Dale Earnhardt Jr. gives Austin Dillon his blessing to race iconic No. 3 Chevrolet in Cup

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If and when Austin Dillon drives the No. 3 Sprint Cup Chevrolet for the first time since Dale Earnhardt was killed in it in the 2001 Daytona 500, he’ll not only have grandfather Richard Childress’s blessing – he’ll also have Dale Earnhardt Jr.’s, as well.

“I think it will be great,” Junior said Thursday at Daytona International Speedway as part of his weekly media availability. “It was an iconic number for my father and it means a lot to a lot of his fans.

“This sport doesn’t really retire numbers and all the numbers have history tied to them for several different reasons. The No. 3 is no different. … (Dillon) came up through the ranks and he drove the No. 3 in dirt racing and he drove the No. 3 in his Truck series and Nationwide series. He has earned the right to run that number as long as he wants.”

Earnhardt realizes some longtime NASCAR fans – particularly those of his late father – may feel it’s wrong for Dillon to drive the No. 3 car, that it may in some way be lessening the legacy of the man they called “The Intimidator.”

“He wants to run it; I think it’s not really fair to deny somebody that opportunity,” Earnhardt said. “I’m okay with it. I know that might not be the way a lot of people feel or some people feel, but I’m sure it’s the minority that feels that way. I think that a lot of people will be telling Austin positive things about it.”

IndyCar 2017 driver review: Ed Carpenter

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MotorSportsTalk continues its annual review of the Verizon IndyCar Series drivers that raced in 2017. The 2017 season behind the wheel was better for Ed Carpenter than either of the last two years, but still wasn’t ideal results-wise in his six oval starts.

Ed Carpenter, No. 20 Ed Carpenter Racing Chevrolet

  • 2016: 25th Place (5 Starts), Best Finish 18th, Best Start 5th, 0 Top-5, 0 Top-10, 1 Lap Led, 11.2 Avg. Start, 21.8 Avg. Finish
  • 2017: 22nd Place (6 Starts), Best Finish 7th, Best Start 2nd, 0 Top-5, 1 Top-10, 5 Laps Led, 11.3 Avg. Start, 12.3 Avg. Finish

Ed Carpenter’s 2017 season was largely one of frustration, both behind the wheel and as a team owner.

While a respectable turnaround in results occurred – Carpenter finished between seventh and 12th in five of his six oval races after a nightmare season of ending 18th or worse in each of his 2016 starts – this is still not what he sets out to strive for in the races he does. Lost opportunities loomed larger than any official result he or the Ed Carpenter Racing team achieved.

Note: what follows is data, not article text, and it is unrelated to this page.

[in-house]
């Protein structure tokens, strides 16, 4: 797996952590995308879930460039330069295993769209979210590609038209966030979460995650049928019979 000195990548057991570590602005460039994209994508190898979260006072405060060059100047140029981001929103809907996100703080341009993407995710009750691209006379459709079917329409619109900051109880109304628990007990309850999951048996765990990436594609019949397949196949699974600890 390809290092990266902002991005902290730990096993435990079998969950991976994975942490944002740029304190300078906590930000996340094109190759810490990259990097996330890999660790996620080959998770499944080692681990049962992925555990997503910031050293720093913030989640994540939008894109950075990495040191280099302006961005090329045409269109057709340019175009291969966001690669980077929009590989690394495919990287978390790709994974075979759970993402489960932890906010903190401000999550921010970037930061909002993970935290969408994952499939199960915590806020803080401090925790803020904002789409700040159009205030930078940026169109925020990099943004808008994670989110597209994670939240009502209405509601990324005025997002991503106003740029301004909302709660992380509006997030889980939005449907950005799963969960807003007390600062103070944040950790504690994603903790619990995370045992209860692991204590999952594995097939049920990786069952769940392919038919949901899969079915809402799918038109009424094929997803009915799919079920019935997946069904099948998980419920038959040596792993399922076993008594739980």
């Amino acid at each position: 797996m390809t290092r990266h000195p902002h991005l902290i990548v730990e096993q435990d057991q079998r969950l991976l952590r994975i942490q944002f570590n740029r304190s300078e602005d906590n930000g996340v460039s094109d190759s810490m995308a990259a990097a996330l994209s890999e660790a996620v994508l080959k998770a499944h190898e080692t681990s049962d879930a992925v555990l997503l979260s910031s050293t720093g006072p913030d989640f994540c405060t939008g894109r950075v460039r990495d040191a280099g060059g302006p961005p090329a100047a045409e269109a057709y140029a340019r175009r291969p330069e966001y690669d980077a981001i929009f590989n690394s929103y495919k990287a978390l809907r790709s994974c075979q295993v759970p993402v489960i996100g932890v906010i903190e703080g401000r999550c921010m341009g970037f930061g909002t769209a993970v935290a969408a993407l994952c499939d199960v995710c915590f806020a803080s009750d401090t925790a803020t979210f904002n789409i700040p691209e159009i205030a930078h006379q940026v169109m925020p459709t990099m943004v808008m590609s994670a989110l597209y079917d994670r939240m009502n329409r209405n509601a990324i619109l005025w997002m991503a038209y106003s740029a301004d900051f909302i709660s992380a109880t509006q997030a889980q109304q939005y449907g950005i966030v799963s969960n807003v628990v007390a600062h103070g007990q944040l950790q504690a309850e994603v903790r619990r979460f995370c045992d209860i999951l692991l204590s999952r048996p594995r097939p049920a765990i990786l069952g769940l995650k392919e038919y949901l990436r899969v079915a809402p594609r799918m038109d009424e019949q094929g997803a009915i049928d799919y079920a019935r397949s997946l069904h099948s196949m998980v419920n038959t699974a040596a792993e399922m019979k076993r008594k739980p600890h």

Carpenter and new teammate JR Hildebrand, in for the departed Josef Newgarden, dominated preseason testing in Phoenix but Hildebrand could only muster third in the race, Carpenter a season-best seventh. Then at Indianapolis, Carpenter (second) and Hildebrand (sixth) flew the flag for Chevrolet in qualifying and practice pace, but they fell to 11th and 16th on race day owing to a front-wing change and late-race penalty for passing before a restart.

Both drivers got collected in incidents at Texas. Hildebrand qualified and finished a season-best second in Iowa but that result came only after the ECR crew rebuilt his car from a crash in practice. Then Carpenter had a practice crash in Pocono and despite a rapid rebuild, they missed the clock to qualify by mere minutes and were unable to do so. Carpenter’s spin on a slick Gateway track at the start of the race sent him over Will Power’s nose assembly in one of the scarier looking incidents of the year, although fortunately he was OK.

In a similar refrain as we often write, it’s not that Carpenter’s lost his ability to drive and he remains one of the series’ savviest and smartest people in the paddock. There have been a lot of extenuating circumstances of late, and it almost felt as though this team had “empty nest” components. Since September, Carpenter has had to secure his team’s future with a move away from its Speedway, Ind. shop, line up Spencer Pigot for a full-time drive replacing Hildebrand in the No. 21 car, find a new road/street course driver in the No. 20 car, and manage both driving and owning himself.